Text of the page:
Elizabeth ‘Dolly’ Funk, 104, vaudeville singer
Elizabeth “Dolly” Funk, 104, a former vaudeville singer, died Wednesday, Dec. 29, at Wesley Enhanced Living at Pilgrim Gardens in Northeast Philadelphia. Mrs. Funk’s father, Benjamin Pangborn, was a drummer, and her mother, Elizabeth, was a French horn player. After her father died in 1914, her mother married Al Delmont, who played a variety of instruments.
While her mother and Delmont toured in musical comedy acts, Mrs. Funk and her brother, Harry, spent their childhood split among their grandmother’s home in England and family homes in Philadelphia and New York City. At 17, she was singing solo and in vaudeville acts with her extended family. At 5-foot-1 and 100 pounds, she was billed as “The Little Girl with the Big Mouth.” She insisted she couldn’t sing that well but could sing loud, a valuable trait in the era before amplification, a longtime friend, Harry Adamson, said. Mrs. Funk worked playbills with many well-known vaudevillians, including Bob Hope, Buster Keaton, Milton Berle, and Eddie Cantor. In the 1930s, she was appearing at Ford’s Theatre in Washington when a car arrived to take her to the White House to sing “Happy Birthday to You” to President Franklin D. Roosevelt. The entertainer who was supposed to perform for the president’s party had been detained.
Mrs. Funk began a nightclub career in 1939, singing in East Coast clubs, including the Cadillac Cafe and the Walton Hotel’s Rooftop Club in Philadelphia and the Club Madrid in Atlantic City. She told Adamson: “I pawned many a ring or bracelet to get a new gown to sing in, and I always had a pale pink spotlight.” In the 1940s, Mrs. Funk purchased a home in North Philadelphia. After retiring from show business, she worked in the jewelry department at John Wanamaker for 10 years until 1983. She was widowed three times. Her first husband was a singer, Gleason Goree. He died in 1931. Their daughter, Elizabeth, died at 3. Her second husband, Jack Feldman, was a violinist. He died in 1945, and several years later she married Raymond Funk, also a violinist. After he died in 1962, Mrs. Funk stayed in their house in North Philadelphia, where she cared for her mother, a brother, and a friend, Lesley Kelley, until their deaths. She moved to Pilgrim Gardens in 1995.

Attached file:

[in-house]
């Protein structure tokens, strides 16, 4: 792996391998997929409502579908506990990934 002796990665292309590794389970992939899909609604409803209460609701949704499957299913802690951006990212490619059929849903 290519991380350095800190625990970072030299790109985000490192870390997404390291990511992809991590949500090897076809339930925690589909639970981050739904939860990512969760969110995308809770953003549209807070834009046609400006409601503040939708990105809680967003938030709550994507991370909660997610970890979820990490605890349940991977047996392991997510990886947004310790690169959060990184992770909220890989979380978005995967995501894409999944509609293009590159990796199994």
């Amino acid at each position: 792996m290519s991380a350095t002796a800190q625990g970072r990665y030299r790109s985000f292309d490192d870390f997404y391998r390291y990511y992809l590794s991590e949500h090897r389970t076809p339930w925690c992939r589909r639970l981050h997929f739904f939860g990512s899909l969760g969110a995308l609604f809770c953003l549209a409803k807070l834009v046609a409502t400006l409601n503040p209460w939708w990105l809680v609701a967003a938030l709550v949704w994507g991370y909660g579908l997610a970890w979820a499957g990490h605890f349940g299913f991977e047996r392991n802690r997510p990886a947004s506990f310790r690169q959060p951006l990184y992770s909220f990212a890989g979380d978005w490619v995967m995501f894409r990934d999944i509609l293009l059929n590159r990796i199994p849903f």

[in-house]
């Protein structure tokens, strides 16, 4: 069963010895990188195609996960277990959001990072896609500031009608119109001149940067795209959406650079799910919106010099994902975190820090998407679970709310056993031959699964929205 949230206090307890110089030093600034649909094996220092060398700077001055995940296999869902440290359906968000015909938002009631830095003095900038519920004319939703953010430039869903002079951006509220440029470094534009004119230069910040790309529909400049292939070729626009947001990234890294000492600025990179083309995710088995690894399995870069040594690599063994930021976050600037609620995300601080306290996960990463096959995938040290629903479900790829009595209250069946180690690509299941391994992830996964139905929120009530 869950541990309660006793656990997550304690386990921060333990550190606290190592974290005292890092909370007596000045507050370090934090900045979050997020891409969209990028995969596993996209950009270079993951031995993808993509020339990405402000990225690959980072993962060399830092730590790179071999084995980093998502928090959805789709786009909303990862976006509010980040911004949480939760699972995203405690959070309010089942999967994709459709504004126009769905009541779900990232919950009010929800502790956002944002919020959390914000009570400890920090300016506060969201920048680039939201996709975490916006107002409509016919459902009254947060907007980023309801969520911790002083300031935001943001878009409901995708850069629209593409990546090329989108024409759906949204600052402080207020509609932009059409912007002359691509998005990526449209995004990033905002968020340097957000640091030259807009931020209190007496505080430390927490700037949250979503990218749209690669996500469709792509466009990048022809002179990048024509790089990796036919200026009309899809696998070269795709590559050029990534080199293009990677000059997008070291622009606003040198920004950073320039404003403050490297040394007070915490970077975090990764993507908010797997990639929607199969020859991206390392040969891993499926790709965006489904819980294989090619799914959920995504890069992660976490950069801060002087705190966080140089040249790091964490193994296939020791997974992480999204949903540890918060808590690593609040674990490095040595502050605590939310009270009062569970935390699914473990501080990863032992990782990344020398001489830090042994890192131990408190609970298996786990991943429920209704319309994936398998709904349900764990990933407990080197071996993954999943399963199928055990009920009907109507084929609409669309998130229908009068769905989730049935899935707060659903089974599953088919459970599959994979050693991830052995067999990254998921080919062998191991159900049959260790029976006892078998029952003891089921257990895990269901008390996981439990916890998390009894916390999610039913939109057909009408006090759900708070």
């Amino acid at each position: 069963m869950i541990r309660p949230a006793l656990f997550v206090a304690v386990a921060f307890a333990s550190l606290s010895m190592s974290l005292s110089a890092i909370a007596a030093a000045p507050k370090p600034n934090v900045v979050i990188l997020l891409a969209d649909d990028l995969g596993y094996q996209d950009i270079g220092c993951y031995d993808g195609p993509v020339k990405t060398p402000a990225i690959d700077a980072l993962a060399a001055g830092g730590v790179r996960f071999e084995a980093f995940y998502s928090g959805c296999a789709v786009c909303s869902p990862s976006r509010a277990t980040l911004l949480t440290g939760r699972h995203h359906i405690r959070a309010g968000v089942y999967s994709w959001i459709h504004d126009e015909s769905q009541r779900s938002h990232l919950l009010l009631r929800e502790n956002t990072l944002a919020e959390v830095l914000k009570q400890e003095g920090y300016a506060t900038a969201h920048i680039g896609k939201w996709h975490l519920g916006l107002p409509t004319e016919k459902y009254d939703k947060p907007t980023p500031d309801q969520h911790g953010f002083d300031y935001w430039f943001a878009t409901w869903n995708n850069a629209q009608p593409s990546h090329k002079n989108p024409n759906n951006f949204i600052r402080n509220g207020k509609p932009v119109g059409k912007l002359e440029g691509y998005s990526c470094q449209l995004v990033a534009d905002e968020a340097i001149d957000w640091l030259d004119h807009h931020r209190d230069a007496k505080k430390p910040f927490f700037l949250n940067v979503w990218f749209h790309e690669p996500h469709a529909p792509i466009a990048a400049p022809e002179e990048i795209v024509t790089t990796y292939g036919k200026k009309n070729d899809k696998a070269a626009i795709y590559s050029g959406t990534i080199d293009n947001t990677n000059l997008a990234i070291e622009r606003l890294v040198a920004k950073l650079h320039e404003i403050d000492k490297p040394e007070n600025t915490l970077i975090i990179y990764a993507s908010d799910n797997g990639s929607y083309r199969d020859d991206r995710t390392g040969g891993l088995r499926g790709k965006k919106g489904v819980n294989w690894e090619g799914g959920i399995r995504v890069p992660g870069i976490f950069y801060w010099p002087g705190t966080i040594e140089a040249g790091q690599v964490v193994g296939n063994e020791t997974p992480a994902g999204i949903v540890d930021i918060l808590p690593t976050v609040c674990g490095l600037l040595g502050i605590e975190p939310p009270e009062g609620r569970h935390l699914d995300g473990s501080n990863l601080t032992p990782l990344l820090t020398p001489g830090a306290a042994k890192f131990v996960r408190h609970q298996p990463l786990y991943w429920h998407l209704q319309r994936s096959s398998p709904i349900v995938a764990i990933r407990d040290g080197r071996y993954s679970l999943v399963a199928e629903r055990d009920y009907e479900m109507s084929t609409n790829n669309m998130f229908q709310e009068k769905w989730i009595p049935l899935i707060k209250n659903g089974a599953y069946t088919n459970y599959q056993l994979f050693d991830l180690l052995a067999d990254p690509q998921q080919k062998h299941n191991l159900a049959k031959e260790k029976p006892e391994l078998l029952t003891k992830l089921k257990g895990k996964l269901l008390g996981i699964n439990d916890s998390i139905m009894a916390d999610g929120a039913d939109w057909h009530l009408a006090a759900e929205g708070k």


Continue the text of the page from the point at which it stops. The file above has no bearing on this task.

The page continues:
Almost to the end, “Dolly was a great storyteller and a dearly engaging woman,” Adamson said. Mrs. Funk had no immediate survivors. A graveside service will be at 10:30 a.m. Thursday, Jan. 6, at Chelten Hills Cemetery, 1701 E. Washington Lane.